Breakfast With The CEO: Feike Sijbesma

on June 10, 2011 at 12:01 PM

The scale of the energy business is such that firms with more than $10 billion in revenue can fly beneath the radar of public attention and, sometimes, even within the industry itself.

Dutch firm DSM is one such company. Despite its leading role in first developing, and then manufacturing, a significant number of the components that go into making the daily business of the energy industry possible, it remains comparatively low-profile.

People will look back 500 years from now and talk of the ‘fossil age’

DSM has proved nimble at navigating a shifting energy business, transitioning from its founding more than a century ago as a coal mining firm to global petrochemicals leadership and specialty materials, like medicine manufacturing for major pharmaceutical brands.

That makes the company’s recent moves into advanced energy technologies even more fascinating for both its competitors, many of them far larger, as well as for regulators and consumers faced with difficult choices amid rising prices for traditional energy products.

DSM Chairman and CEO Feike Sijbesma was in New York recently for meetings, and Breaking Energy had the opportunity to sit down with him for coffee in the resplendent and thankfully well air conditioned environs of the Plaza Hotel’s lobby.

Change is rife at DSM as it scales up its biogas and biofuels businesses and leverages its expertise in materials production to create more efficient materials for the wind, solar and ships (see a video of the company’s sail-equiped oil tankers here). The company also has a growing profile in the automobile market, where it produces super-light materials than can replace steel in engines and make vehicles more efficient.

The changes are based in Sijbesma’s philosophy about the larger twists and turns of industrial history.

“People will look back 500 years from now and talk of the ‘fossil age,'” he said, speaking just loudly enough to be heard over the dramatic and surprisingly loud classical music piped throughout the hotel’s public spaces.

Sijbesma’s viewpoints go beyond “peak oil” to forecast only 30 years remaining for conventional oil production, and only 70 years beyond that if deep offshore and tar sands production is fully utilized. The cost pressures for fossil fuel-based economies have only just begun, and the entire global society needs to get ready to switch its energy and materials needs away from fossil fuels and into advanced bio-based processes, Sijbesma says.

“Switches [in industry] occur when you are over the hill, and the switch is taking place right now – to the biobased age,” Sijbesma says.

DSM has put its money behind its theories, purchasing Maryland-based Martek Biosciences in February for roughly $1.08 billion. The acquisition includes a collaboration with oil company BP on algae fuels, giving the firm a further leg up on research and development of new fuels.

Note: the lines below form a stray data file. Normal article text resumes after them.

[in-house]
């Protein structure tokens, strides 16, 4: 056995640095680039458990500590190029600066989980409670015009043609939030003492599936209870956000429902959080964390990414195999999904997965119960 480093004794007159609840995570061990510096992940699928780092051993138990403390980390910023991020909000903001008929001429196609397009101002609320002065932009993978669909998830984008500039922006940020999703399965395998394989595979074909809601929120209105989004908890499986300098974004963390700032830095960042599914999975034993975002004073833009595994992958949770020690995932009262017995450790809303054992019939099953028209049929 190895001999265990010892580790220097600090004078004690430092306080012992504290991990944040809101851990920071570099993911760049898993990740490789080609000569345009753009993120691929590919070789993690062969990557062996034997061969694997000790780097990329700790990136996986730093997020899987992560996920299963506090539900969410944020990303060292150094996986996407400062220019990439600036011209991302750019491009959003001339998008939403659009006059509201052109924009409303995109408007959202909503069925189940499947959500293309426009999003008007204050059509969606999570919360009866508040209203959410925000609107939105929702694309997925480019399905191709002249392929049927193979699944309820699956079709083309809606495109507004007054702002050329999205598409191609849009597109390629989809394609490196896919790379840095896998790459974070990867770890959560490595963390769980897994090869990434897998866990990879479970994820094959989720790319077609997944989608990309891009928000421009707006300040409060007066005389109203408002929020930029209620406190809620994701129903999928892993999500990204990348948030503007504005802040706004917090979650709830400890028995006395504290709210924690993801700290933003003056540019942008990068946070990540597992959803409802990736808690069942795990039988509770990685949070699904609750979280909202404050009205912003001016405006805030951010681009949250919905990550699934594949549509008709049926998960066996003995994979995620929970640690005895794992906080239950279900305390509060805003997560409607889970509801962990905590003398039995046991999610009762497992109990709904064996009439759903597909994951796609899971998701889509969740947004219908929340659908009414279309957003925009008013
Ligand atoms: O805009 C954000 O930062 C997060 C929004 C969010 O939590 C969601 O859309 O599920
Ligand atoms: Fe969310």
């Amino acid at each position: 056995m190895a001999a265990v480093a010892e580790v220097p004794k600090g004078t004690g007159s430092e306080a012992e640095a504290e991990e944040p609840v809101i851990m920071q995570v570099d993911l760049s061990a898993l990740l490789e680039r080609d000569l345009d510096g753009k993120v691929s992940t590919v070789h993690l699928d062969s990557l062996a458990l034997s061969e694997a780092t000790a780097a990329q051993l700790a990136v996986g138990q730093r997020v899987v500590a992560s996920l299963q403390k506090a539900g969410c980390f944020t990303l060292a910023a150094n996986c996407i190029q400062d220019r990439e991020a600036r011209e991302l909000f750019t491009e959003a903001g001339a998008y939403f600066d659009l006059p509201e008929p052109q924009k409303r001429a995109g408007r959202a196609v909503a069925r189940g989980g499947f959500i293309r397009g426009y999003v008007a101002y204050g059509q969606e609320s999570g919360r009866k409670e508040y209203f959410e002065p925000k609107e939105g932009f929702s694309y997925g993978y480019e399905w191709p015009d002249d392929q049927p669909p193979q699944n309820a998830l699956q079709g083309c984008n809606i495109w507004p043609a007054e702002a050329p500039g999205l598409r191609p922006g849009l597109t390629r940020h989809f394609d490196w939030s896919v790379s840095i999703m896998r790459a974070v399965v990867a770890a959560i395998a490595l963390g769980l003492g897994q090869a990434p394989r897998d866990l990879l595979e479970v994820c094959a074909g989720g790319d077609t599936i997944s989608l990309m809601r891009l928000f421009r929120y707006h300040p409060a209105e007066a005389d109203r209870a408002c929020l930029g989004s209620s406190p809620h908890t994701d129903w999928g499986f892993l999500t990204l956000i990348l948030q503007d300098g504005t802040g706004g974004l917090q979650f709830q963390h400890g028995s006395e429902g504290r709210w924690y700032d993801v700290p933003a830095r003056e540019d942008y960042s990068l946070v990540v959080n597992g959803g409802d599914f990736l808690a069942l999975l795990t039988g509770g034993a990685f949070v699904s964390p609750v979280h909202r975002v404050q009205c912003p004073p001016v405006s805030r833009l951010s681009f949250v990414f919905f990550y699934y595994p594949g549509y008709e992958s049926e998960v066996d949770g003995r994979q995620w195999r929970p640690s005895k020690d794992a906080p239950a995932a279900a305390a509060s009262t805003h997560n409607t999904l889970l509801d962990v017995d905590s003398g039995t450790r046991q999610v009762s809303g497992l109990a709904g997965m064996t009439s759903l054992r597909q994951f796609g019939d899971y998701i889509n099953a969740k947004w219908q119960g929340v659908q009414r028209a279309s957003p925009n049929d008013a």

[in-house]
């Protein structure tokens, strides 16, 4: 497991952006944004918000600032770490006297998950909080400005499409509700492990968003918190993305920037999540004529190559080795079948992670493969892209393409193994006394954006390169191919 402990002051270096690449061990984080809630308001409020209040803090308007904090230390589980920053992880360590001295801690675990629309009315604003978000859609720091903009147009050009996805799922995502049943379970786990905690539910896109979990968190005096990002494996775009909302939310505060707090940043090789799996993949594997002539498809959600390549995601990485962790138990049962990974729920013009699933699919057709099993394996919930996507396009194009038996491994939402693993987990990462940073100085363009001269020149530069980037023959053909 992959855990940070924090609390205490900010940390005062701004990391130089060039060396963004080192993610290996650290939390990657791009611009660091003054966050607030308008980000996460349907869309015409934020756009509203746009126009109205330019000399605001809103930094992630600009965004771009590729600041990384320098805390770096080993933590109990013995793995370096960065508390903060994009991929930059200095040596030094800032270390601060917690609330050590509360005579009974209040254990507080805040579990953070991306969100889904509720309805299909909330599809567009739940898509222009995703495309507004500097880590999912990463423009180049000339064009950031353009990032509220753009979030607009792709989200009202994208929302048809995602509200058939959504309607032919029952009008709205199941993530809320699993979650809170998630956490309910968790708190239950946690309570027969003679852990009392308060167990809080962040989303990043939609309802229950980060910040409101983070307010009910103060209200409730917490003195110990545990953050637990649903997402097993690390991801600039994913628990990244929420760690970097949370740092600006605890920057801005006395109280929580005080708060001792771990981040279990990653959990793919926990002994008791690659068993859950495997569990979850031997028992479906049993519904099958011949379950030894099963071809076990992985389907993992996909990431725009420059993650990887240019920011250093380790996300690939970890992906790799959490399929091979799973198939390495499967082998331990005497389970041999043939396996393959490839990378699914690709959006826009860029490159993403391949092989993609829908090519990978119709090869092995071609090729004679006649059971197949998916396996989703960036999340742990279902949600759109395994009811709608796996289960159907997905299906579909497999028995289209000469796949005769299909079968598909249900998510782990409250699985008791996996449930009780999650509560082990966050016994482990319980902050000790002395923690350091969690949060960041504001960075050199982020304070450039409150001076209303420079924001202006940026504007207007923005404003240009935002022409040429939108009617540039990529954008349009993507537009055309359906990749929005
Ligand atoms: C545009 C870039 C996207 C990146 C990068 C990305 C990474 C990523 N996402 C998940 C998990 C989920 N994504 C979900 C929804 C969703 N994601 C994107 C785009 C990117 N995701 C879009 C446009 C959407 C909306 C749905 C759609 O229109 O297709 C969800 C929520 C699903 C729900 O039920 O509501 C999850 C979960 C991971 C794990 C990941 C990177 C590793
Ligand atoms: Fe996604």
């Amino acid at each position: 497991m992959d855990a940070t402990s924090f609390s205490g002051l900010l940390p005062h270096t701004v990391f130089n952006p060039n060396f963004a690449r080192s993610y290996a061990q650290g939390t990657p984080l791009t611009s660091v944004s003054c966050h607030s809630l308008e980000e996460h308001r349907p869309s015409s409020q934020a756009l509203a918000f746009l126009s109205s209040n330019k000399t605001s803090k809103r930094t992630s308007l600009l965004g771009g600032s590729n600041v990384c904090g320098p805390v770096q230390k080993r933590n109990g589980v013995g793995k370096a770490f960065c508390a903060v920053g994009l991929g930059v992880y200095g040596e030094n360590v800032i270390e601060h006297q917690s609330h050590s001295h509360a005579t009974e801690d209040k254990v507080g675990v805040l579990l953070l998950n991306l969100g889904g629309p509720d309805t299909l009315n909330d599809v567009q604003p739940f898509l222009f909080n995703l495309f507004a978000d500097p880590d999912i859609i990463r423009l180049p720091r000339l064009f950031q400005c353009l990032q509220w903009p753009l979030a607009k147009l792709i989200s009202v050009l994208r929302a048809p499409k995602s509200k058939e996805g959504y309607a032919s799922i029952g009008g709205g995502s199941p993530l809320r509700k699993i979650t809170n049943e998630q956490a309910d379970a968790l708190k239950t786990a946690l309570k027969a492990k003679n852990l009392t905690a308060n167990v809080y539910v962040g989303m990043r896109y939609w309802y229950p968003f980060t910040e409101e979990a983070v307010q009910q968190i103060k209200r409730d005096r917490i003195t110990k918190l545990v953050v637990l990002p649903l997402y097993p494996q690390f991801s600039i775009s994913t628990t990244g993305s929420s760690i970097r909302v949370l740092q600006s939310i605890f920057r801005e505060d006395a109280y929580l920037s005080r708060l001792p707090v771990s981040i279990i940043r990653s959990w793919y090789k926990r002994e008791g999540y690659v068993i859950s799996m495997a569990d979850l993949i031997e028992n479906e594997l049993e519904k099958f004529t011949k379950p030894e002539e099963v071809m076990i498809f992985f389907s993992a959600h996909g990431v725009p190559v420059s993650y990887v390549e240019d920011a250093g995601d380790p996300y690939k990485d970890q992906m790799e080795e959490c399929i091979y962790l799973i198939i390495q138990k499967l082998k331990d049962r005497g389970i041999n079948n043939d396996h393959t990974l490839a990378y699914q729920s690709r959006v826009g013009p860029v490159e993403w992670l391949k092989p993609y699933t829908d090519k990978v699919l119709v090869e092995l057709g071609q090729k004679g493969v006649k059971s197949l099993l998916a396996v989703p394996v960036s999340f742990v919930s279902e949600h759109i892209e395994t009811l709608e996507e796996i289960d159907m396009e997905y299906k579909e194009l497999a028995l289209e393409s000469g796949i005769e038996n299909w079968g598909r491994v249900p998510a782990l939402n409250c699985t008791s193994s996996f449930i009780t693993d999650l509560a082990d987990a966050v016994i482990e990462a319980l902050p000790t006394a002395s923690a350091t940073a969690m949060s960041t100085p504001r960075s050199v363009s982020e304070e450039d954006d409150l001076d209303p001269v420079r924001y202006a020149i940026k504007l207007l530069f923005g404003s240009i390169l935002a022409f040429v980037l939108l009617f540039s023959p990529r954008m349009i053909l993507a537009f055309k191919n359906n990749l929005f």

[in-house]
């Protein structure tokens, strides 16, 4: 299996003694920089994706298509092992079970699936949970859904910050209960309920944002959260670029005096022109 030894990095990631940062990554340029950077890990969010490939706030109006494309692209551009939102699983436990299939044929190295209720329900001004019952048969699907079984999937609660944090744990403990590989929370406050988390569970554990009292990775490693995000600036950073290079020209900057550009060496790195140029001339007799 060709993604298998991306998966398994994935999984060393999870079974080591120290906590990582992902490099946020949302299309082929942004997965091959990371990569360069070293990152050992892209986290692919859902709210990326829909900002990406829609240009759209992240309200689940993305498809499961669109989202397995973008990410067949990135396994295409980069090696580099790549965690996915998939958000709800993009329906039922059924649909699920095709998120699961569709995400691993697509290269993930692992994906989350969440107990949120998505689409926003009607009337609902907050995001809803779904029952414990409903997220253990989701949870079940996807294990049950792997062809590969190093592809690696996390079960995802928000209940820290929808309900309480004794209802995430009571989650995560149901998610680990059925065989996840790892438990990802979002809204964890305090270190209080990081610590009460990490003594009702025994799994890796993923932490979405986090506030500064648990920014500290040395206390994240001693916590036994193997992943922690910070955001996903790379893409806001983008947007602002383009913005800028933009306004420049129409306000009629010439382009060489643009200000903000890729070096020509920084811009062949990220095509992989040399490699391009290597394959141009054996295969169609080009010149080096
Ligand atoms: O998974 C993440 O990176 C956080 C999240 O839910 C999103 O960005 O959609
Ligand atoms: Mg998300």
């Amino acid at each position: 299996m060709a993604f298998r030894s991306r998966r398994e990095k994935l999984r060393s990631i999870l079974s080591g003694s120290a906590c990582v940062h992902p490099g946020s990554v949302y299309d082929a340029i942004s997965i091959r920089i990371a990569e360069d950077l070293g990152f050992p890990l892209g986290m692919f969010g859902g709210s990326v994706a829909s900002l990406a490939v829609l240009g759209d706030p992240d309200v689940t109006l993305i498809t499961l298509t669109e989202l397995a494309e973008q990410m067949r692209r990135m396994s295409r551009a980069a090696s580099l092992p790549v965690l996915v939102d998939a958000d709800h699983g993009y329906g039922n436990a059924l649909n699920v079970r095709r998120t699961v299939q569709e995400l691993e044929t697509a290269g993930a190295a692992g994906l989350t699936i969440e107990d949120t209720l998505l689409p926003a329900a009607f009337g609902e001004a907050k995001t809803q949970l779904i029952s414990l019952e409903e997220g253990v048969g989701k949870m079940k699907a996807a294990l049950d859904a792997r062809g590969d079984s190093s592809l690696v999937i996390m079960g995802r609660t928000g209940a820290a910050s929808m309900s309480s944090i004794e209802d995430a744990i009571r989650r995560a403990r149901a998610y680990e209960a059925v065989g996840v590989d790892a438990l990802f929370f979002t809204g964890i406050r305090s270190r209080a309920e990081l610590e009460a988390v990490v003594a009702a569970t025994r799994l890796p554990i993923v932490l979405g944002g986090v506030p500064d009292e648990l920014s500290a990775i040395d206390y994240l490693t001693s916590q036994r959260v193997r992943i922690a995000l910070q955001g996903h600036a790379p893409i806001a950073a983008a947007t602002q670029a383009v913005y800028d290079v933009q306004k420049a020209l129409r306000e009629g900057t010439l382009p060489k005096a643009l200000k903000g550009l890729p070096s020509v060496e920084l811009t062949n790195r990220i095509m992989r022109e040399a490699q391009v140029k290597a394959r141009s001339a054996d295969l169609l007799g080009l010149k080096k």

Despite his conviction, Sijbesma speaks seriously about the challenges to moving ahead into the bio-based future for the energy business. Technology, consumer attitudes and the global imbalance between target-setting and execution all come up for mention.

The difference between consumers and citizens remains a challenge for all sectors trying to improve energy efficiency and produce cleaner devices and supply chains, he notes. The same person who supports clean energy in the voting booth or in surveys is one who remains hesitant to pay more for goods with green credentials.

With China growing its economy at a sustained immense speed, Sijbesma worries about the gap between its installation of massive new clean energy infrastructure and its sustained resistance to emissions targets or pollution pricing. The country’s two-track model, in tandem with resistance to change in the US, has put Europe on an uneven playing field.

“Europe should not always have to be the best boy in class,” Sijbemsa stressed. He noted that efforts are currently underway to tighten already-ambitious energy standards in the European Union.

Despite the challenges, the company – and Sijbesma – are getting positive attention for their work. He was recently awarded the Biotechnology Industry Organization‘s George Washington Carver award for innovation at its global congress in Toronto, joining the company of scientists and leaders at giant firms like Dow Chemical and DuPont.

With so much work ahead of him, Sijbesma is busy during his trip to New York and wraps up his meeting with Breaking Energy before heading into the hot summer Manhattan morning, charging into his bio-based future that lingers temptingly over a hazy fossil fuel horizon.

Image: DSM Chairman and CEO Feike Sijbesma